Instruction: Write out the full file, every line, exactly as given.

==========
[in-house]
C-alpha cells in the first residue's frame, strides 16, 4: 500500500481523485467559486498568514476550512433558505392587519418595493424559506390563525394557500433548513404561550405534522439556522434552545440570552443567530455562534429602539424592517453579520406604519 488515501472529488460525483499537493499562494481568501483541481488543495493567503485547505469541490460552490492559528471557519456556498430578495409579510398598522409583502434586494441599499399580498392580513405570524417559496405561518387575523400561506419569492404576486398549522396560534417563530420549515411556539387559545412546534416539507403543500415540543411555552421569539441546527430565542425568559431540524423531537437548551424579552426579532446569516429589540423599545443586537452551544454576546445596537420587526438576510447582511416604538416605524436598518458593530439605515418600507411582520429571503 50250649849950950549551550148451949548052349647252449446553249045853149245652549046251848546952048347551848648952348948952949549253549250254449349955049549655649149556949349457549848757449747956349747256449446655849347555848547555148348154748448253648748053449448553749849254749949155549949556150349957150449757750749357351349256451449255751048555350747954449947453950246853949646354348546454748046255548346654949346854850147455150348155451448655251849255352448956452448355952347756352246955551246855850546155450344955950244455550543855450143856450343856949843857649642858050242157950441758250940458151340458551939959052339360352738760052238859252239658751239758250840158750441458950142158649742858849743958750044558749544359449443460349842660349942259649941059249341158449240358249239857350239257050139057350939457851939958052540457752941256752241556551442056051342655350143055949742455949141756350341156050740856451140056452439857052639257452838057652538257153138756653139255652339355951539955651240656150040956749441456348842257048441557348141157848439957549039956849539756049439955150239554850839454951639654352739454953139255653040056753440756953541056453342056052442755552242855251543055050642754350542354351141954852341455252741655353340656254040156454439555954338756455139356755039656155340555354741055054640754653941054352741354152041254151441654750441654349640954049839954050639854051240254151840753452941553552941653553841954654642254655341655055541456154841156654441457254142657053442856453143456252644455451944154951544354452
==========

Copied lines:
[in-house]
C-alpha cells in the first residue's frame, strides 16, 4: 500500500481523485467559486498568514476550512433558505392587519418595493424559506390563525394557500433548513404561550405534522439556522434552545440570552443567530455562534429602539424592517453579520406604519 488515501472529488460525483499537493499562494481568501483541481488543495493567503485547505469541490460552490492559528471557519456556498430578495409579510398598522409583502434586494441599499399580498392580513405570524417559496405561518387575523400561506419569492404576486398549522396560534417563530420549515411556539387559545412546534416539507403543500415540543411555552421569539441546527430565542425568559431540524423531537437548551424579552426579532446569516429589540423599545443586537452551544454576546445596537420587526438576510447582511416604538416605524436598518458593530439605515418600507411582520429571503 50250649849950950549551550148451949548052349647252449446553249045853149245652549046251848546952048347551848648952348948952949549253549250254449349955049549655649149556949349457549848757449747956349747256449446655849347555848547555148348154748448253648748053449448553749849254749949155549949556150349957150449757750749357351349256451449255751048555350747954449947453950246853949646354348546454748046255548346654949346854850147455150348155451448655251849255352448956452448355952347756352246955551246855850546155450344955950244455550543855450143856450343856949843857649642858050242157950441758250940458151340458551939959052339360352738760052238859252239658751239758250840158750441458950142158649742858849743958750044558749544359449443460349842660349942259649941059249341158449240358249239857350239257050139057350939457851939958052540457752941256752241556551442056051342655350143055949742455949141756350341156050740856451140056452439857052639257452838057652538257153138756653139255652339355951539955651240656150040956749441456348842257048441557348141157848439957549039956849539756049439955150239554850839454951639654352739454953139255653040056753440756953541056453342056052442755552242855251543055050642754350542354351141954852341455252741655353340656254040156454439555954338756455139356755039656155340555354741055054640754653941054352741354152041254151441654750441654349640954049839954050639854051240254151840753452941553552941653553841954654642254655341655055541456154841156654441457254142657053442856453143456252644455451944154951544354452